Stephen Jay Gould’s last book.
The title of Stephen Jay Gould’s twenty-second book on natural science borrows a phrase his grandfather scribbled in an English primer after he arrived at Ellis Island: “I have landed. September 11, 1901.” Last year Gould — a Harvard zoologist — ended an unbroken run of 300 columns on Darwinism (among many, many other topics) in Natural History magazine; this book would have been a simple collection of his final essays if the World Trade Center hadn’t collapsed on the centennial of his grandfather’s landing. The weird coincidence of dates inspired a handful of shorter pieces tacked onto the end, about Americanism, evil, and the New York skyline. These articles give the book some shape, but they were written in a hurry and don’t stand up to the longer natural-history essays, which are brilliant. Gould’s mind likes to scurry into every corner of high and low culture: Here he investigates Gilbert and Sullivan, myths of the Alamo, forgotten female naturalists, and Vladimir Nabokov’s second career as a lepidopterist. But he always returns to the theme of Darwinism. For Gould the theory of evolution offers a vision of an ancient and continuous “tree of life,” linking all creatures, and he applies this idea of continuity to his own catholic interests. The Nabokov essay, for example, starts with a bland debate over how the novelist’s butterfly-collecting and -classifying might have informed (or detracted from) his fiction; but the piece ends with a fierce argument against the wall between literature and science — a wall Gould himself, who died last month, has spent a career trying to topple.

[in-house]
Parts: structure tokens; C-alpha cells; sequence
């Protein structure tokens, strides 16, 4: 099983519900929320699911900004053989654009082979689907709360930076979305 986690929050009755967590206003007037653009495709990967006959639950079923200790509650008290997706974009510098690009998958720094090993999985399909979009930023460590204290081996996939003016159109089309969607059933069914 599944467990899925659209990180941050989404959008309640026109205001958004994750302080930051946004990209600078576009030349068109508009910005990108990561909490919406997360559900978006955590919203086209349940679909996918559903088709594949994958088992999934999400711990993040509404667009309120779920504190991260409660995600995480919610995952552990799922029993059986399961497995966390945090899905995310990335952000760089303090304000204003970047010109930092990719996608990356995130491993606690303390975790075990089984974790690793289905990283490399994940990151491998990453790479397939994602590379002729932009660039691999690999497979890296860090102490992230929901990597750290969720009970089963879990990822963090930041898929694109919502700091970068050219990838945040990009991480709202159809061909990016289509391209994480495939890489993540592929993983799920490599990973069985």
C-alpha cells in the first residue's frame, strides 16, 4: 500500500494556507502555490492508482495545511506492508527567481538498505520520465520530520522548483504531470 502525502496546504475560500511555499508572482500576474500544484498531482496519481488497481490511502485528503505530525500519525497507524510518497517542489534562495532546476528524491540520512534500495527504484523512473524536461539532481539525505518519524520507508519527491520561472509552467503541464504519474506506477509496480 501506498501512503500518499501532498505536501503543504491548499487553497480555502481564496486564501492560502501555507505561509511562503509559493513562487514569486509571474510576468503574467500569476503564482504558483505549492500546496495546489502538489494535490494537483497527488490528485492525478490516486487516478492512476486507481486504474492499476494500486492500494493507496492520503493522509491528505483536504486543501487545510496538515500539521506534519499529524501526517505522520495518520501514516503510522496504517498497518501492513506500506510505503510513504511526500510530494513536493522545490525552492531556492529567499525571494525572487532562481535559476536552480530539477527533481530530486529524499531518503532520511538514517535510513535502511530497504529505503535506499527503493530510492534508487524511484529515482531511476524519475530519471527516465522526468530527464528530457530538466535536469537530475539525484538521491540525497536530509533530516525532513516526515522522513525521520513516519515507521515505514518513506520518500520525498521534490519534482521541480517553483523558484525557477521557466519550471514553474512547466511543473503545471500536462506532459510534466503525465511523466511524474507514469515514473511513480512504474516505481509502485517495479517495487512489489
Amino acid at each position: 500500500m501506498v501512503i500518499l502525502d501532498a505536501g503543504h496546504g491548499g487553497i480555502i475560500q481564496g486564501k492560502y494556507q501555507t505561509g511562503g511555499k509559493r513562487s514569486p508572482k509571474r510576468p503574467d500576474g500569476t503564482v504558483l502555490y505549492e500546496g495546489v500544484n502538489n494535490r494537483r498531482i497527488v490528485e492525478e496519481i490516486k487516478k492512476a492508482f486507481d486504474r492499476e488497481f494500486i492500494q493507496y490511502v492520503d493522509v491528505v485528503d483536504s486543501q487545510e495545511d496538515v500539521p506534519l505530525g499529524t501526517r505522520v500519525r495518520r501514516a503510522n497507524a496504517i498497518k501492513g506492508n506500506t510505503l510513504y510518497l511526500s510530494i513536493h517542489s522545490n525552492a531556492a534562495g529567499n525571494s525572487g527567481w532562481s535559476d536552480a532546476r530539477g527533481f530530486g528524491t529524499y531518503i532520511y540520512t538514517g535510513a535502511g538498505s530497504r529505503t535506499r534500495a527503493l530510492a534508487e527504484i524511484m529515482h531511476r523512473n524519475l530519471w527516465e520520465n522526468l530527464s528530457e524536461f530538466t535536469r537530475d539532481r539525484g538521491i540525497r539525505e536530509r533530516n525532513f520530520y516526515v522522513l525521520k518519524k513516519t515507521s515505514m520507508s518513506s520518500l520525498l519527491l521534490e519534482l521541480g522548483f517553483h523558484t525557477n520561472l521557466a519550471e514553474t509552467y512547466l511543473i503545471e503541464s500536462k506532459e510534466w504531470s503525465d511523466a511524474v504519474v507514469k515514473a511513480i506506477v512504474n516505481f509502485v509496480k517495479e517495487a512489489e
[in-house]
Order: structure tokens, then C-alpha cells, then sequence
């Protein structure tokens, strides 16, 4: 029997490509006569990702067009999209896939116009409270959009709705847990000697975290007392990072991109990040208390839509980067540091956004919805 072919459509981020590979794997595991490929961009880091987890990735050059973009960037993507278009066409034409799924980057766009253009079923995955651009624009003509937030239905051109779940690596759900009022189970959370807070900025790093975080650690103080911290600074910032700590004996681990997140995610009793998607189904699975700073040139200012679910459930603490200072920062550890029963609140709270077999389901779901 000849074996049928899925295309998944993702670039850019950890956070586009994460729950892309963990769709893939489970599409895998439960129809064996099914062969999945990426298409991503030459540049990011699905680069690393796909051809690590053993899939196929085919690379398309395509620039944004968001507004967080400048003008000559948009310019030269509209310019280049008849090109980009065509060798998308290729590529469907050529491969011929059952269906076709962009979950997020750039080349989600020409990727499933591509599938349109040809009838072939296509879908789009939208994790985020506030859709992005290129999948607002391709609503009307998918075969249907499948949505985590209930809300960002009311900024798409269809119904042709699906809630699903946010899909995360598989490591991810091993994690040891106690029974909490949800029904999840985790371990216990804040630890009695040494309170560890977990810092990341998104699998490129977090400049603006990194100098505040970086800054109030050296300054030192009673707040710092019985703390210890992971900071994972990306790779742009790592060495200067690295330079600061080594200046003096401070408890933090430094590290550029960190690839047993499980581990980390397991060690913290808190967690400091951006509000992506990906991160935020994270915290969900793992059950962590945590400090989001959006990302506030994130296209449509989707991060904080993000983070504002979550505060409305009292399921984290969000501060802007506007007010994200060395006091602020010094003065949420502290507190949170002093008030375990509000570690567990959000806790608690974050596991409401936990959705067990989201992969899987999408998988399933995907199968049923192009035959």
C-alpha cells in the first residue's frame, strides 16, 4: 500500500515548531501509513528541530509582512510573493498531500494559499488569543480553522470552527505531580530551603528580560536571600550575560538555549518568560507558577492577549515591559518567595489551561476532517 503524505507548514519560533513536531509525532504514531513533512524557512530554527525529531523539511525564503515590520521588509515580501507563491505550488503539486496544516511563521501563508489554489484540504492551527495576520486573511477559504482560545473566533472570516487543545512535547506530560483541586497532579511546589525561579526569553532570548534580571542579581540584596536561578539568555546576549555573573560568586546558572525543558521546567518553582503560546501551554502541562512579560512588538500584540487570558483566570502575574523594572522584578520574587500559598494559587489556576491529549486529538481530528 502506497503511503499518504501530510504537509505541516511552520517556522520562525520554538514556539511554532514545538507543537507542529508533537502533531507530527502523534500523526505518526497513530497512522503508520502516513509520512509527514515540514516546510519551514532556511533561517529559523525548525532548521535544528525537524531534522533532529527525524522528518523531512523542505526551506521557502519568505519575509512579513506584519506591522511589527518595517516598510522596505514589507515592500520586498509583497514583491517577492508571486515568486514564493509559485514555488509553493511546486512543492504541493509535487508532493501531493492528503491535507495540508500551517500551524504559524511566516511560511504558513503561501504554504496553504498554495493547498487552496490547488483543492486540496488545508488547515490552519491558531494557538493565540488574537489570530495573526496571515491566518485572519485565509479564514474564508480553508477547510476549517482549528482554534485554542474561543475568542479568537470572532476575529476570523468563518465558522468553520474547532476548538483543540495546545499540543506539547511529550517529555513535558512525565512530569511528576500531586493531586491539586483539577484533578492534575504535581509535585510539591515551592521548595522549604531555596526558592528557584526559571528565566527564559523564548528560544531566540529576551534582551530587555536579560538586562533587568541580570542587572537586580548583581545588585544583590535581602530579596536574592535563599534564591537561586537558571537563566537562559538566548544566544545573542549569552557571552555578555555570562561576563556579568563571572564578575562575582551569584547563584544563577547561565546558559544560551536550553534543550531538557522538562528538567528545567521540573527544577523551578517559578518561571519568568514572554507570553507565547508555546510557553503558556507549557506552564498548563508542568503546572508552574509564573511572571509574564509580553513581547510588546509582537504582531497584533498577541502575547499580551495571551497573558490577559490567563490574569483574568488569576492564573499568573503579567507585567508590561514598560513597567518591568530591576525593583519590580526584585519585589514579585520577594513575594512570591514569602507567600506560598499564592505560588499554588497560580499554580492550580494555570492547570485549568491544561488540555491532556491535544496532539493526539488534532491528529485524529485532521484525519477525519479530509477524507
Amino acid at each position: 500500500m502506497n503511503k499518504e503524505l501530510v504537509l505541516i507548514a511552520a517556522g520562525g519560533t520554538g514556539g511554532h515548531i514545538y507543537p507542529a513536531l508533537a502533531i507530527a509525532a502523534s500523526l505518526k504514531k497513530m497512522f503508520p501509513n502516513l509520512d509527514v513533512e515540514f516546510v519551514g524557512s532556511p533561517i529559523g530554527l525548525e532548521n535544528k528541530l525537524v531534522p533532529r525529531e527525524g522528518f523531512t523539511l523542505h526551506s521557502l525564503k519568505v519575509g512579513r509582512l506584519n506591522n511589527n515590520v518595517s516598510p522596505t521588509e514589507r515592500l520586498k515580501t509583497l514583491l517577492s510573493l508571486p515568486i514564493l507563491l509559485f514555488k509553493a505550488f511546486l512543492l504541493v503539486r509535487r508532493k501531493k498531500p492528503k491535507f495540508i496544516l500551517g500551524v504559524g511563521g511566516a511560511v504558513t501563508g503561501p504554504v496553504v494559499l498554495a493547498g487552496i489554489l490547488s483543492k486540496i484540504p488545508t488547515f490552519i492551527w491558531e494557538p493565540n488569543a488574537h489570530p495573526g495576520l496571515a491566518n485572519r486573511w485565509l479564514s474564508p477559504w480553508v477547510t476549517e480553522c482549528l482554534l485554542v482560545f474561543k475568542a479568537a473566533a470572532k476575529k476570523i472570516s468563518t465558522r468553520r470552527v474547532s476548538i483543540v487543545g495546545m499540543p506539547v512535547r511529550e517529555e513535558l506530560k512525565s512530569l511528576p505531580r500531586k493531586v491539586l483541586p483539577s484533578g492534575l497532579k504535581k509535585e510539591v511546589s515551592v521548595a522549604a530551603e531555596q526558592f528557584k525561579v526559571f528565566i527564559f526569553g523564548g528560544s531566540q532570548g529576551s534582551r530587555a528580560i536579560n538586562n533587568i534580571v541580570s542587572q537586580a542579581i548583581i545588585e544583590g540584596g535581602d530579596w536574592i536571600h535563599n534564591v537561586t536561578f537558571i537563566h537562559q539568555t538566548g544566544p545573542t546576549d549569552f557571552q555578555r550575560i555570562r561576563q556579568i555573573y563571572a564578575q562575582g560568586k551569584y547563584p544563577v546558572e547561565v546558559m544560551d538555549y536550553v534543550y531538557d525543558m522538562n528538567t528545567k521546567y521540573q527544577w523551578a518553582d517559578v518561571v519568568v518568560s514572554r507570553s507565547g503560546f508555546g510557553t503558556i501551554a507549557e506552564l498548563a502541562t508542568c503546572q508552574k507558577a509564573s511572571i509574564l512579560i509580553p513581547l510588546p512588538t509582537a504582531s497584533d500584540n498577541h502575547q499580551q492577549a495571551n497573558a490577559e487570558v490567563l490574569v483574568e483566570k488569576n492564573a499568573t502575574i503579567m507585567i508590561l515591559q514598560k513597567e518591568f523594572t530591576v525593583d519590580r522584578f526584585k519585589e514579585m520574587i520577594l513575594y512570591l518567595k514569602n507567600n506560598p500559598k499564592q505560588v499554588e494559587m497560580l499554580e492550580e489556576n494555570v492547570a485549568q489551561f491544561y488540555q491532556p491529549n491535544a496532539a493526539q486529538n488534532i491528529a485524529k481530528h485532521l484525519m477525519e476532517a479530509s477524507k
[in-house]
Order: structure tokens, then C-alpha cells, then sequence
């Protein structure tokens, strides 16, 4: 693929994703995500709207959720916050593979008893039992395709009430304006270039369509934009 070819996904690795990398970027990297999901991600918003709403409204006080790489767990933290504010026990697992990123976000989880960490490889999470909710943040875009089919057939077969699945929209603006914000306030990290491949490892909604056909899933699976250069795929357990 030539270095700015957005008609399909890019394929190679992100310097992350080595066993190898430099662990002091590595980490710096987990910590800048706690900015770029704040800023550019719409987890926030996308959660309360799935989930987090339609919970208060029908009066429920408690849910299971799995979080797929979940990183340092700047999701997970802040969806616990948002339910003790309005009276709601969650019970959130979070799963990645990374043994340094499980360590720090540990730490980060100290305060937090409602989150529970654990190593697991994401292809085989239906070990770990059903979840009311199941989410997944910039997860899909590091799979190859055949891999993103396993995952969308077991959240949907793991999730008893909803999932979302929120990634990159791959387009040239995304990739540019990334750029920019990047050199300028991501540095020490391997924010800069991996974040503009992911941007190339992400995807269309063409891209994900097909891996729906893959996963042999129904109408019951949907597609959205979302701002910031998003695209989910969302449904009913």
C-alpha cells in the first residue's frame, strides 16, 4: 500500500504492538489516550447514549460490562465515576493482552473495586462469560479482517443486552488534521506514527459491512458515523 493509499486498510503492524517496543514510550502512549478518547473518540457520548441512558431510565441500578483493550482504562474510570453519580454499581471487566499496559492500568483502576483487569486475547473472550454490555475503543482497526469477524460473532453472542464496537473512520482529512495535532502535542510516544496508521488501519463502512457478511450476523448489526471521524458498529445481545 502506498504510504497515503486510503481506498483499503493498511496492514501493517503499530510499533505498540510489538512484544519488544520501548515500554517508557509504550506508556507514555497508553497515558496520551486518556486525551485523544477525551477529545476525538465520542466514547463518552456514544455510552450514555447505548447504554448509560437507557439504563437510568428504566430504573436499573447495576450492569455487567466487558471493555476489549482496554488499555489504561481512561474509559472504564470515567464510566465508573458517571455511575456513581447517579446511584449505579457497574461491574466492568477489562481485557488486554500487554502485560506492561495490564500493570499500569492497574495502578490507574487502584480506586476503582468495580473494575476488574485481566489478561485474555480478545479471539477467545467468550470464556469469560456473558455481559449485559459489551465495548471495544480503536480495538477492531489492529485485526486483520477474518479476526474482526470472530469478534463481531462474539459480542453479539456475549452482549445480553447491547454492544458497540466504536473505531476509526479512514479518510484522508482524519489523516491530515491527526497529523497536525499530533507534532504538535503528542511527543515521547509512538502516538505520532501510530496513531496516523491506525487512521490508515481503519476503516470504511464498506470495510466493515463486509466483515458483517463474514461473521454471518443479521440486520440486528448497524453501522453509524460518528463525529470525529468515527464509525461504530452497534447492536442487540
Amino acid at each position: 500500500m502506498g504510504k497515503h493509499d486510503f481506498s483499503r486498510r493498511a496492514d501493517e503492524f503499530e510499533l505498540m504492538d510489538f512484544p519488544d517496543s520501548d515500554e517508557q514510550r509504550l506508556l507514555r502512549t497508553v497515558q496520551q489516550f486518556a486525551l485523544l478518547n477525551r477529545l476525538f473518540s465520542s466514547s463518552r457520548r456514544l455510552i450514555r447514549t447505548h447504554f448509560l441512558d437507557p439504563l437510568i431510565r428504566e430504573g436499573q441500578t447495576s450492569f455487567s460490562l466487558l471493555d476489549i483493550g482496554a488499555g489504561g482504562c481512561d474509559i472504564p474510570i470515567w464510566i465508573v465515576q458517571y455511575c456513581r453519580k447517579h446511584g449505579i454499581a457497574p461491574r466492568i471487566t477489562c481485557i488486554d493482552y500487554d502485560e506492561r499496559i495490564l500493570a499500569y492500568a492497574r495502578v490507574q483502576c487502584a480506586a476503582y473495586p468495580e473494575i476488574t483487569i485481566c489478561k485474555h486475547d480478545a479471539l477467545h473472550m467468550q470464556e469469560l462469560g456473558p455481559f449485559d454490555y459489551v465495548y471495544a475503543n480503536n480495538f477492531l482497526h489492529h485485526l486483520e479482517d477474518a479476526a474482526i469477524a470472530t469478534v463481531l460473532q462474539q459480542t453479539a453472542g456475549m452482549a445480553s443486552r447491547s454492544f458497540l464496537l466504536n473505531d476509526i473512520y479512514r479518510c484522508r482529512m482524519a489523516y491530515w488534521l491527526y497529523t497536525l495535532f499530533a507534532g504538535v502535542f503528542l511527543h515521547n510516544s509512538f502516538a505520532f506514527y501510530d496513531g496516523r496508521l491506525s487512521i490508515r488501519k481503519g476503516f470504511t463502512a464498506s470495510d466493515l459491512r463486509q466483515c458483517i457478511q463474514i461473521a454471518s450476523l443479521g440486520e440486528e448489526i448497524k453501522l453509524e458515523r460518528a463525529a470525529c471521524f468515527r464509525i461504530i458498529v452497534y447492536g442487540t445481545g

Michael Scott Moore